The metric drawing sizes correspond to international paper sizes, in Europe and many other countries ISO (International Standards Organization) metric measurements are used (Table 1.1). The ISO defines a set of standard metric line widths for drafting. For example, the ISO A series of sheet sizes is based on a constant width to length ratio of 1: \f2. Thus, each smaller sheet size is exactly half the area of the previous size, so that if we cut an A0 sheet in half, we get two A1 sheets; if we cut an A1 sheet in half, we get two A2 sheets; and so on. In Figure 1.2 the A0 size is defined as having an area of 1 square meter. This lets us express paper weights in grams per square meter.

The relationship of 1: \J2 is particularly important for reduction onto microfilm or reduction and enlargement on photocopiers. Metric equipment including microfilm cameras, microfilm printers, photocopiers, as well as drawing pen sizes are designed around this ratio. This simplifies the process of archiving drawings, resizing, and modifying drawings.

Like the ISO A-series sheet sizes, the pen sizes increase by a factor of two, which allows additions and corrections to be made on enlargements or reductions of drawings. Each width is assigned a color code. The color code corresponds to that for the matching lettering stencil. Line widths and color codes are standardized across all manufacturers.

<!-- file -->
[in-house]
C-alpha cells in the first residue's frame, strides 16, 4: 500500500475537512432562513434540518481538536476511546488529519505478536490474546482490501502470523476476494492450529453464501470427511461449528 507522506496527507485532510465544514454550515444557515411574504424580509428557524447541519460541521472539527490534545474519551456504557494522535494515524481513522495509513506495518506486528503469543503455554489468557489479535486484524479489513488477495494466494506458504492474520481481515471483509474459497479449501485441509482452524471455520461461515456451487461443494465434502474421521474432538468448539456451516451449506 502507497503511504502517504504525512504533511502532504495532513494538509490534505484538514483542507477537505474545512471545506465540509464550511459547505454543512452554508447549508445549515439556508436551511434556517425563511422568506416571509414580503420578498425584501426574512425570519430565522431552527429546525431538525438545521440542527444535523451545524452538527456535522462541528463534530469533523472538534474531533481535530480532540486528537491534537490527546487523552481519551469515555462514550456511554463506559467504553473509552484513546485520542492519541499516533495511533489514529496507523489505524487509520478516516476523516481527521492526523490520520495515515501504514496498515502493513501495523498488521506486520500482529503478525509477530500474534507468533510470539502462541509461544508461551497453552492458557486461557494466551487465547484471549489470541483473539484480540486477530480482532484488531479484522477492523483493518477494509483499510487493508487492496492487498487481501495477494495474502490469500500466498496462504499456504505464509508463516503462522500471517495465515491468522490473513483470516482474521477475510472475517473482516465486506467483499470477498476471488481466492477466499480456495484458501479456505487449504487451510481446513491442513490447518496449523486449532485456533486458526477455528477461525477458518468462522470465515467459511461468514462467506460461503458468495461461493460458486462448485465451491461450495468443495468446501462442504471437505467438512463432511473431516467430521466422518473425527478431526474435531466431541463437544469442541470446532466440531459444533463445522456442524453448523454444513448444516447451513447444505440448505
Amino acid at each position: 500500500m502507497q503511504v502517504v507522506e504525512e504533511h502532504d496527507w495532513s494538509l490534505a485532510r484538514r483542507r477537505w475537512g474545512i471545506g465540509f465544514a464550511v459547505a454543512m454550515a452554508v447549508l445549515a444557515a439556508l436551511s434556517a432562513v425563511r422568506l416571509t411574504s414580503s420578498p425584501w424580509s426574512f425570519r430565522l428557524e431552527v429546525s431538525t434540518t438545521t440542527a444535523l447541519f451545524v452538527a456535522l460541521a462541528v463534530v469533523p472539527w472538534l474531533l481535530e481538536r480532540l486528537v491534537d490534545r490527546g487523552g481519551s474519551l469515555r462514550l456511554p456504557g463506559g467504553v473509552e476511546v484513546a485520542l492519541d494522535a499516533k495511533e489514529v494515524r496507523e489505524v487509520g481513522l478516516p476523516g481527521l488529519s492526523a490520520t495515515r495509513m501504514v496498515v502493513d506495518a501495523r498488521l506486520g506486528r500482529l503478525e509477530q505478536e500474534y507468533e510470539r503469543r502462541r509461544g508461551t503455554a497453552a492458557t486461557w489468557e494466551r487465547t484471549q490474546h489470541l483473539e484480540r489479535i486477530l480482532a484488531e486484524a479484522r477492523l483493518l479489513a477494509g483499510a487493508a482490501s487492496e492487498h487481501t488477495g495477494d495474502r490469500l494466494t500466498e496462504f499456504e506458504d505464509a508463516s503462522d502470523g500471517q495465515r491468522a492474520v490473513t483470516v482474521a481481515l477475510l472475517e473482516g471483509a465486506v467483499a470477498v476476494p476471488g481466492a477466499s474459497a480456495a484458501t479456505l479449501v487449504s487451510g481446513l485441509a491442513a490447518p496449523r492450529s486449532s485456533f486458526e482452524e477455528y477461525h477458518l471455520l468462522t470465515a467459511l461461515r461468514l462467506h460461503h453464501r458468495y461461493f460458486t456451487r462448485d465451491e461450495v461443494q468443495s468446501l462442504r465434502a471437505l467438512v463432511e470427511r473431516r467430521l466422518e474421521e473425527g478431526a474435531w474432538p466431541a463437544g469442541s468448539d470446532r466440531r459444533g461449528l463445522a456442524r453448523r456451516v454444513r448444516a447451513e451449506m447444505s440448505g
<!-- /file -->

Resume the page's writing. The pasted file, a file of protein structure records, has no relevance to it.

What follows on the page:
Other Standard-Setting Organizations

As previously mentioned, ANSI and ISO are the two main drafting-standard-setting bodies. However, there are other organizations that have developed engineering standards that complement these. Like

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Figure 1.4 Diagram showing ISO (International Standards Organization) metric sheet sizes.

the ANSI, the American Society of Mechanical Engineers (ASME) has standardized drawing-sheet sizes that are designated by letter and published in MIL-STD-100A. ASME also published the ASME Y14.5M-1994 Dimensioning and Tolerancing standard. Other standard-setting organizations include the American Institute of Architects (AIA), the Canadian Standards Association (CSA), the American Welding Society (AWS), and others. Moreover, some large firms have adopted their own standards to suit their individual needs. In the final analysis, the drawing-sheet sizes you use are determined by the needs of your employer or client and your need to economically lay out required information.